8. This camping in Japan, is very different from camping in the USA. We normally, have no heating pad, or multiple charcoal stoves, but the food you had, looked awesome! That is a thought for me to re-think camping here. Thank you for the new ideas. Is it possible to link the heating pad use in this video? That is a great idea for the tent.

  9. This video should be shared with the starving populations of the world. Whether it is Venezuela, Africa, urban USA poor, rejoice, say goodbye to hunger and hello to camping!

  10. Lots of food!
    And plastic, excessive packaging and styrofoam… being close to nature should have another meaning and teach kids diferently.

  11. That's glamping lol. We don't bring home appliances, like rice cookers, camping with us. We gather firewood and cook over an open flame. Hot dogs, sausages, chicken, marshmallows, anything that you can put a stick in and place over the fire. I bring a single Coleman stove and make pancakes for breakfast. We don't have electricity or heated carpets when we camp. We just pitch a tent and usually camp in the summer when it's warm. We don't go to theme parks, we hike, identify animal tracks and bird calls. Learn about the types of trees in our area, go to the lake or river to fish and swim. We tell ghost stories, sing songs, play charades, and Uno. That's camping for us.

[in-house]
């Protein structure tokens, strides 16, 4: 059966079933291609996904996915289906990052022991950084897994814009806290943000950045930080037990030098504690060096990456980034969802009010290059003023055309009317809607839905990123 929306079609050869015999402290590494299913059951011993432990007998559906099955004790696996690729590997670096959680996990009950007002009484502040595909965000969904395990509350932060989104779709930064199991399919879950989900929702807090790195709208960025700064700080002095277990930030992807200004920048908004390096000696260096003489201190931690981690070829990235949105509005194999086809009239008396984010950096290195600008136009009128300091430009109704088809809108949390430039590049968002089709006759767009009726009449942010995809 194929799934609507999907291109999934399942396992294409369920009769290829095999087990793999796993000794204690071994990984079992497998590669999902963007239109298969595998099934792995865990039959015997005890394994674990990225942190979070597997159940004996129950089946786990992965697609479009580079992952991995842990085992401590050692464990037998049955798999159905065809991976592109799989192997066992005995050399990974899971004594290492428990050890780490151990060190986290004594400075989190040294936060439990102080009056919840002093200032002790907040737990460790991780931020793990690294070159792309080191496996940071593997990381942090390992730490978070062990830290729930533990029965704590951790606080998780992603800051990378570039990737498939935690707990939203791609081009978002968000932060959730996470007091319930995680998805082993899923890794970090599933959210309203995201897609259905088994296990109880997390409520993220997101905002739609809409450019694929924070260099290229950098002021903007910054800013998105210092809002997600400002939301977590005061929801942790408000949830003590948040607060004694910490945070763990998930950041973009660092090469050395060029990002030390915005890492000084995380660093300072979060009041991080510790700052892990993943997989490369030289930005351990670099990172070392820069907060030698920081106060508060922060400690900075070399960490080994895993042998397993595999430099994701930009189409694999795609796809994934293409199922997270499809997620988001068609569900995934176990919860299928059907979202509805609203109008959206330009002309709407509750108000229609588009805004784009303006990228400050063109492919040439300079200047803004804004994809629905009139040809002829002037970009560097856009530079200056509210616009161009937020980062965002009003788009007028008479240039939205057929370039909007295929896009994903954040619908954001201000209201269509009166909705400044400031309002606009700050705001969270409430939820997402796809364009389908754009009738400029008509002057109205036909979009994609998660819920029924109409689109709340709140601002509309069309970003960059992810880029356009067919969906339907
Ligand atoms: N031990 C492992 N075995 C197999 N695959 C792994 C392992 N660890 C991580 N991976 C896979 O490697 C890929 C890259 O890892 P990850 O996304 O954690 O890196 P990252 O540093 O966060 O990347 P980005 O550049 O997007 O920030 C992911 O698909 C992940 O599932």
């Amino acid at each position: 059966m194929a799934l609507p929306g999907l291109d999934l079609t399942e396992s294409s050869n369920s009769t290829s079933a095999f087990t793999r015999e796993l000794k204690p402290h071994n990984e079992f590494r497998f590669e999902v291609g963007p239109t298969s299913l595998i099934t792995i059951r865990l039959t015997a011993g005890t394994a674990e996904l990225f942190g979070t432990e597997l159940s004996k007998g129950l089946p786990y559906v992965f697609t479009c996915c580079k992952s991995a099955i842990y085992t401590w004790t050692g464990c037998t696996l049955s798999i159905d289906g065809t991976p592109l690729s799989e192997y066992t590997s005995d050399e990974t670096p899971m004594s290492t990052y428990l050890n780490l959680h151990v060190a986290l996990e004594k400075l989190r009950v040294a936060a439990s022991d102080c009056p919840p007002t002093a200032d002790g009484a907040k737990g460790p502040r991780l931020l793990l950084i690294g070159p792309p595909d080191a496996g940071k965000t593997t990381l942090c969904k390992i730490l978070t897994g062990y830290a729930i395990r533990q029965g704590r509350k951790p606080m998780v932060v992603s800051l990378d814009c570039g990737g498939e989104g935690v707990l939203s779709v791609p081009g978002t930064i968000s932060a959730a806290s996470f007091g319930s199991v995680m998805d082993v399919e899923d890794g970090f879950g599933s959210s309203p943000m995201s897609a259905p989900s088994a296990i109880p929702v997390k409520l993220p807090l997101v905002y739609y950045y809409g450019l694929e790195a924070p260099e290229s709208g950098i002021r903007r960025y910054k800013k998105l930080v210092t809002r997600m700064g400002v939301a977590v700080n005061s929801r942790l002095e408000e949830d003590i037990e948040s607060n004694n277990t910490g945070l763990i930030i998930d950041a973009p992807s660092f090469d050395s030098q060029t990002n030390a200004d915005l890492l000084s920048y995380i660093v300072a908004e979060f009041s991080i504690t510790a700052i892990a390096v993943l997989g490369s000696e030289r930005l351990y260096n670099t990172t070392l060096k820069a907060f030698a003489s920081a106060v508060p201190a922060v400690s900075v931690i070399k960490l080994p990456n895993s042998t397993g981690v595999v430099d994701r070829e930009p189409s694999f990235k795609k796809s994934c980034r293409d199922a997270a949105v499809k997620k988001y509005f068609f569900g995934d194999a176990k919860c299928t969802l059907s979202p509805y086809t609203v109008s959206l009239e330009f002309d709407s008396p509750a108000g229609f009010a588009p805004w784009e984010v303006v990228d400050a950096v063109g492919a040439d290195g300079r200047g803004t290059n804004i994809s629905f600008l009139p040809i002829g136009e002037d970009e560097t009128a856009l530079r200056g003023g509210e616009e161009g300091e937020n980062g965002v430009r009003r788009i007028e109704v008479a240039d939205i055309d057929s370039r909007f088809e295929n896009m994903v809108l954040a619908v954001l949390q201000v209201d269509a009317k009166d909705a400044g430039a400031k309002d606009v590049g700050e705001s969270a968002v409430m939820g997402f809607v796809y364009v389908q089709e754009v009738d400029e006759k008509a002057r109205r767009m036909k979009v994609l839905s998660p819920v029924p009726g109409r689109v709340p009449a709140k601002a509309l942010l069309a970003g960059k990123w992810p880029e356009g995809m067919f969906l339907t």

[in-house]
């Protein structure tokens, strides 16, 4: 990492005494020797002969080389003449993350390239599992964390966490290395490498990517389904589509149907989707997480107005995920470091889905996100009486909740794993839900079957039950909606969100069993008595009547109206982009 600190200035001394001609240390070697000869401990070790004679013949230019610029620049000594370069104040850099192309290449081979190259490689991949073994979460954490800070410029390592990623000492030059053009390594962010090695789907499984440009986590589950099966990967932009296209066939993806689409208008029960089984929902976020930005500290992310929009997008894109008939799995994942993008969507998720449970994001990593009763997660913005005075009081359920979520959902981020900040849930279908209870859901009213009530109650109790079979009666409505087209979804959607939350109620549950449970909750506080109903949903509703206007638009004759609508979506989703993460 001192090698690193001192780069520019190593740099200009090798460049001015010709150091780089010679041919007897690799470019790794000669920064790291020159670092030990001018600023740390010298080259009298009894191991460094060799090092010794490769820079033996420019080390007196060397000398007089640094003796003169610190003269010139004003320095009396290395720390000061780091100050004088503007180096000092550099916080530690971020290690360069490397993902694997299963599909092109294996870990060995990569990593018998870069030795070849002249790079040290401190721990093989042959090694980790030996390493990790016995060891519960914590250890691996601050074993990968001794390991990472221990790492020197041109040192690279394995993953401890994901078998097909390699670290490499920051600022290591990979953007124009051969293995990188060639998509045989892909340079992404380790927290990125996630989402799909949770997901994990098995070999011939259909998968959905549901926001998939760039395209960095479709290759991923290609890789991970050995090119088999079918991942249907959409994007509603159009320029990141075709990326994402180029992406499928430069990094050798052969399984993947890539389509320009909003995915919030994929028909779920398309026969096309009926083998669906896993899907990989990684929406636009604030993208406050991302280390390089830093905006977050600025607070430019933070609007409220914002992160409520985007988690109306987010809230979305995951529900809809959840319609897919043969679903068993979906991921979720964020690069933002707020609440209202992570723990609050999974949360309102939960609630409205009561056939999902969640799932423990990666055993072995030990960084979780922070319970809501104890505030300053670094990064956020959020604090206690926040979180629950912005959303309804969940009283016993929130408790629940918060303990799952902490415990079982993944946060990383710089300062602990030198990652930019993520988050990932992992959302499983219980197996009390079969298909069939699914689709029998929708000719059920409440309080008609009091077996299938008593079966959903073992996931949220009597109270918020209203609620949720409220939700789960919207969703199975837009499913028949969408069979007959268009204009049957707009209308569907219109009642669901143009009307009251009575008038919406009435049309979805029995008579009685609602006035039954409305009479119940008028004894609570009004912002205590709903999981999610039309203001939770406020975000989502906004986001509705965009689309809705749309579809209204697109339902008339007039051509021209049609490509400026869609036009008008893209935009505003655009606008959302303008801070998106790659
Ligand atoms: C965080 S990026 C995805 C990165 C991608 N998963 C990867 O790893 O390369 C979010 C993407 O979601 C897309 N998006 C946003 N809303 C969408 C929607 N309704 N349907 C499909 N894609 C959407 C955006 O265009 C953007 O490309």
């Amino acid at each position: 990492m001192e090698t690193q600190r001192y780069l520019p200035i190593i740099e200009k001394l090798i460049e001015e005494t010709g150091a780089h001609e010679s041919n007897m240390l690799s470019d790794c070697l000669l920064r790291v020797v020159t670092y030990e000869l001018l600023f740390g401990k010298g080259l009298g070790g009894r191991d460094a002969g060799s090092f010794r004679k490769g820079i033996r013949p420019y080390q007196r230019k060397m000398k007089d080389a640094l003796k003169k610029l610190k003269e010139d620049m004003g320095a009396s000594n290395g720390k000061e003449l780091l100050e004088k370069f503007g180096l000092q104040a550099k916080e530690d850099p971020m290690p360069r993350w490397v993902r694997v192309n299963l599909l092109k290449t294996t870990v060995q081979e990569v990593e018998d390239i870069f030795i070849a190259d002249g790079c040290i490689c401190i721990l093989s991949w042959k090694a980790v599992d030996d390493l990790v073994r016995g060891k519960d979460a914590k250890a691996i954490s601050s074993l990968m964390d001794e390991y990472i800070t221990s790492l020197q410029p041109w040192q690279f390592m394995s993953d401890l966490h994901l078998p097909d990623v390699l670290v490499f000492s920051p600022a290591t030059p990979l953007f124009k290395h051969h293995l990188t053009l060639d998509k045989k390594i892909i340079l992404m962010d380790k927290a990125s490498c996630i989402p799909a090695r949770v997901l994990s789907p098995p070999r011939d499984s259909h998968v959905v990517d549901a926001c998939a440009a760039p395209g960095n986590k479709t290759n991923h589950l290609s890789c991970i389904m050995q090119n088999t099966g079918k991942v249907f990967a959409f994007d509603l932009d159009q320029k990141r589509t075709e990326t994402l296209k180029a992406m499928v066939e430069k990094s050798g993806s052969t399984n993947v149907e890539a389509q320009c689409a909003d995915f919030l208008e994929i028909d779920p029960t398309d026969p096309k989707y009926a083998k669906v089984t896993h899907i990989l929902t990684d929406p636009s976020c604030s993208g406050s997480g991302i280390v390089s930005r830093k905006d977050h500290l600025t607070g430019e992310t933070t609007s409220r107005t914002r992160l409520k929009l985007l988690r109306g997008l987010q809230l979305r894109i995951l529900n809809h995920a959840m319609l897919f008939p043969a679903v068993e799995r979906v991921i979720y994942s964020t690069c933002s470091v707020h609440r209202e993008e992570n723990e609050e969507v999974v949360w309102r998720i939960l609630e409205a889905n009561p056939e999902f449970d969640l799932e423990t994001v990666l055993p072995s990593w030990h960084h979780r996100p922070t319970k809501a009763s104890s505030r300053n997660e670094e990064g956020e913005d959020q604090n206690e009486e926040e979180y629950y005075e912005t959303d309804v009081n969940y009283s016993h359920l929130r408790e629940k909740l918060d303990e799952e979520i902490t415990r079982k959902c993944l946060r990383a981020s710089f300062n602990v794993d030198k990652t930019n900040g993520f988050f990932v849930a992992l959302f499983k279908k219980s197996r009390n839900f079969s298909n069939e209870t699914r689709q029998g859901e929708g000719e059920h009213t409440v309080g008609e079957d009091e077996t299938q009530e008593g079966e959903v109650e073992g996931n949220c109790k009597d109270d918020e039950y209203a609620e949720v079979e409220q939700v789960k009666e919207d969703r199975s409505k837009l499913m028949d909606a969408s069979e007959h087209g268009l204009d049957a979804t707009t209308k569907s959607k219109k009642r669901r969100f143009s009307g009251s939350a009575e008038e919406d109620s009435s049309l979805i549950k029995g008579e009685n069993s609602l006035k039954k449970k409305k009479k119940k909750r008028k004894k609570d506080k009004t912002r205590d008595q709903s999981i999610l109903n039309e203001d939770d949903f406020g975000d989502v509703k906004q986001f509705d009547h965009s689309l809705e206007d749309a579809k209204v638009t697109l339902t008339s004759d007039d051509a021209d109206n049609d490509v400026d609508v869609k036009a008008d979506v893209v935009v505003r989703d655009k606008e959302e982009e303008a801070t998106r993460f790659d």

12. A great way for everyone of all ages to experience and enjoy camping. Electric heated carpets? That’s a new level of camping luxury☺️

  13. I love this channel SOOOOOOOOOOO much!! Thank you for existing!! 🙏🙏🤘🤘💙💙💙💙💙

  14. Is the girl in yellow coat is Aiko??? I mean her face looks familiar and her height just got a bit taller

  15. Way to nice for a regular campground in Oregon. At least my part. Night lights and public electric!? A theme park next door!? No way! Looks vary fun though.

  16. Camping in japan is a enjoyable family trip. Camping in the northeastern USA, bugs everywhere, hot sunny, not electrically

  17. I'm missing Aiko and Shin. So rewatching these videos 🙄. This is my most favorite channel on YouTube